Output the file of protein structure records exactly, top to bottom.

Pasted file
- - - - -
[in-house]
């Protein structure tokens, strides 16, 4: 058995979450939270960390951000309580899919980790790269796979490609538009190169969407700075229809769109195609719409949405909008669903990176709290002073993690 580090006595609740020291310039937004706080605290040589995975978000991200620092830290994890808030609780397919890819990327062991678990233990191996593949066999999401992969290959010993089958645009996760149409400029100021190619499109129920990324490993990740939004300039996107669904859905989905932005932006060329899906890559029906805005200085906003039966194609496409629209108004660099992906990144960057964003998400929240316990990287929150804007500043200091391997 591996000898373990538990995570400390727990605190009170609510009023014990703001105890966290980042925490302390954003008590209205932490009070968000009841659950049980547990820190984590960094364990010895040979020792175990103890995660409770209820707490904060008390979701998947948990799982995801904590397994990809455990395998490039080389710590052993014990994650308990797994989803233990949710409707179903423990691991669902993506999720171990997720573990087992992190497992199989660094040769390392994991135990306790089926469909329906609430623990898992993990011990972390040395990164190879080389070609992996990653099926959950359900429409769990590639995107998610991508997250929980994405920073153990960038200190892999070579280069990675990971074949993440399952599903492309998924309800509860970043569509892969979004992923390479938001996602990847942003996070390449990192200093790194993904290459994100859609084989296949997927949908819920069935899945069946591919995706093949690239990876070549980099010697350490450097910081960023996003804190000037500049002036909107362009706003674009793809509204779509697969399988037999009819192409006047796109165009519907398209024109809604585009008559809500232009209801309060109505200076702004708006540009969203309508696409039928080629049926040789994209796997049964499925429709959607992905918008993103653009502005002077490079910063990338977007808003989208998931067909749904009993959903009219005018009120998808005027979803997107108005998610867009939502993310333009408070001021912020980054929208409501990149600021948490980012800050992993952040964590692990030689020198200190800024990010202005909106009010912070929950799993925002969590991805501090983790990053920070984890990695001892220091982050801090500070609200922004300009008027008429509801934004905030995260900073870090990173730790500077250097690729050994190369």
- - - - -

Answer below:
[in-house]
């Protein structure tokens, strides 16, 4: 058995979450939270960390951000309580899919980790790269796979490609538009190169969407700075229809769109195609719409949405909008669903990176709290002073993690 580090006595609740020291310039937004706080605290040589995975978000991200620092830290994890808030609780397919890819990327062991678990233990191996593949066999999401992969290959010993089958645009996760149409400029100021190619499109129920990324490993990740939004300039996107669904859905989905932005932006060329899906890559029906805005200085906003039966194609496409629209108004660099992906990144960057964003998400929240316990990287929150804007500043200091391997 591996000898373990538990995570400390727990605190009170609510009023014990703001105890966290980042925490302390954003008590209205932490009070968000009841659950049980547990820190984590960094364990010895040979020792175990103890995660409770209820707490904060008390979701998947948990799982995801904590397994990809455990395998490039080389710590052993014990994650308990797994989803233990949710409707179903423990691991669902993506999720171990997720573990087992992190497992199989660094040769390392994991135990306790089926469909329906609430623990898992993990011990972390040395990164190879080389070609992996990653099926959950359900429409769990590639995107998610991508997250929980994405920073153990960038200190892999070579280069990675990971074949993440399952599903492309998924309800509860970043569509892969979004992923390479938001996602990847942003996070390449990192200093790194993904290459994100859609084989296949997927949908819920069935899945069946591919995706093949690239990876070549980099010697350490450097910081960023996003804190000037500049002036909107362009706003674009793809509204779509697969399988037999009819192409006047796109165009519907398209024109809604585009008559809500232009209801309060109505200076702004708006540009969203309508696409039928080629049926040789994209796997049964499925429709959607992905918008993103653009502005002077490079910063990338977007808003989208998931067909749904009993959903009219005018009120998808005027979803997107108005998610867009939502993310333009408070001021912020980054929208409501990149600021948490980012800050992993952040964590692990030689020198200190800024990010202005909106009010912070929950799993925002969590991805501090983790990053920070984890990695001892220091982050801090500070609200922004300009008027008429509801934004905030995260900073870090990173730790500077250097690729050994190369």